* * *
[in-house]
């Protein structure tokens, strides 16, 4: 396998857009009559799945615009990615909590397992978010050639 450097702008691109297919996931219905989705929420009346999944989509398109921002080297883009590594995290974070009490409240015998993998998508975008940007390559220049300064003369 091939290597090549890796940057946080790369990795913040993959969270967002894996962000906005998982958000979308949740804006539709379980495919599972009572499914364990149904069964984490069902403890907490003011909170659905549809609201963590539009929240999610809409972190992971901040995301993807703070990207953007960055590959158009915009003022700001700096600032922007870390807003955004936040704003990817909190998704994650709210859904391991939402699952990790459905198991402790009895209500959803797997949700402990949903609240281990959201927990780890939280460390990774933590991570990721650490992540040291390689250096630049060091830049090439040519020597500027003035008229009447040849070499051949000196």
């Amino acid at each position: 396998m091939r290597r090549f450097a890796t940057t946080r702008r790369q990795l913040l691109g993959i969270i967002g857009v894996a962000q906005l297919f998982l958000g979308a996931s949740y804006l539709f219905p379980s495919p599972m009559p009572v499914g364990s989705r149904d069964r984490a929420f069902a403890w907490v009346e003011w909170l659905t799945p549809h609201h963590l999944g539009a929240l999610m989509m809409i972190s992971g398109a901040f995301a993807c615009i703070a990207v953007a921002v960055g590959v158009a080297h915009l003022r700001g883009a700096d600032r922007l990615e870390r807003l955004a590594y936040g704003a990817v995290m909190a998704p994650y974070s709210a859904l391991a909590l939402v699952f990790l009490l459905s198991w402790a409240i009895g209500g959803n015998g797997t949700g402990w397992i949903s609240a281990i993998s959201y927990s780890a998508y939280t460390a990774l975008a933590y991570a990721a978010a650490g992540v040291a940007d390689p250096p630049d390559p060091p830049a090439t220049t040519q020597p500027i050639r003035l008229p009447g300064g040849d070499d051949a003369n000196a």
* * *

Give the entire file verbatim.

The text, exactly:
[in-house]
């Protein structure tokens, strides 16, 4: 396998857009009559799945615009990615909590397992978010050639 450097702008691109297919996931219905989705929420009346999944989509398109921002080297883009590594995290974070009490409240015998993998998508975008940007390559220049300064003369 091939290597090549890796940057946080790369990795913040993959969270967002894996962000906005998982958000979308949740804006539709379980495919599972009572499914364990149904069964984490069902403890907490003011909170659905549809609201963590539009929240999610809409972190992971901040995301993807703070990207953007960055590959158009915009003022700001700096600032922007870390807003955004936040704003990817909190998704994650709210859904391991939402699952990790459905198991402790009895209500959803797997949700402990949903609240281990959201927990780890939280460390990774933590991570990721650490992540040291390689250096630049060091830049090439040519020597500027003035008229009447040849070499051949000196």
């Amino acid at each position: 396998m091939r290597r090549f450097a890796t940057t946080r702008r790369q990795l913040l691109g993959i969270i967002g857009v894996a962000q906005l297919f998982l958000g979308a996931s949740y804006l539709f219905p379980s495919p599972m009559p009572v499914g364990s989705r149904d069964r984490a929420f069902a403890w907490v009346e003011w909170l659905t799945p549809h609201h963590l999944g539009a929240l999610m989509m809409i972190s992971g398109a901040f995301a993807c615009i703070a990207v953007a921002v960055g590959v158009a080297h915009l003022r700001g883009a700096d600032r922007l990615e870390r807003l955004a590594y936040g704003a990817v995290m909190a998704p994650y974070s709210a859904l391991a909590l939402v699952f990790l009490l459905s198991w402790a409240i009895g209500g959803n015998g797997t949700g402990w397992i949903s609240a281990i993998s959201y927990s780890a998508y939280t460390a990774l975008a933590y991570a990721a978010a650490g992540v040291a940007d390689p250096p630049d390559p060091p830049a090439t220049t040519q020597p500027i050639r003035l008229p009447g300064g040849d070499d051949a003369n000196a």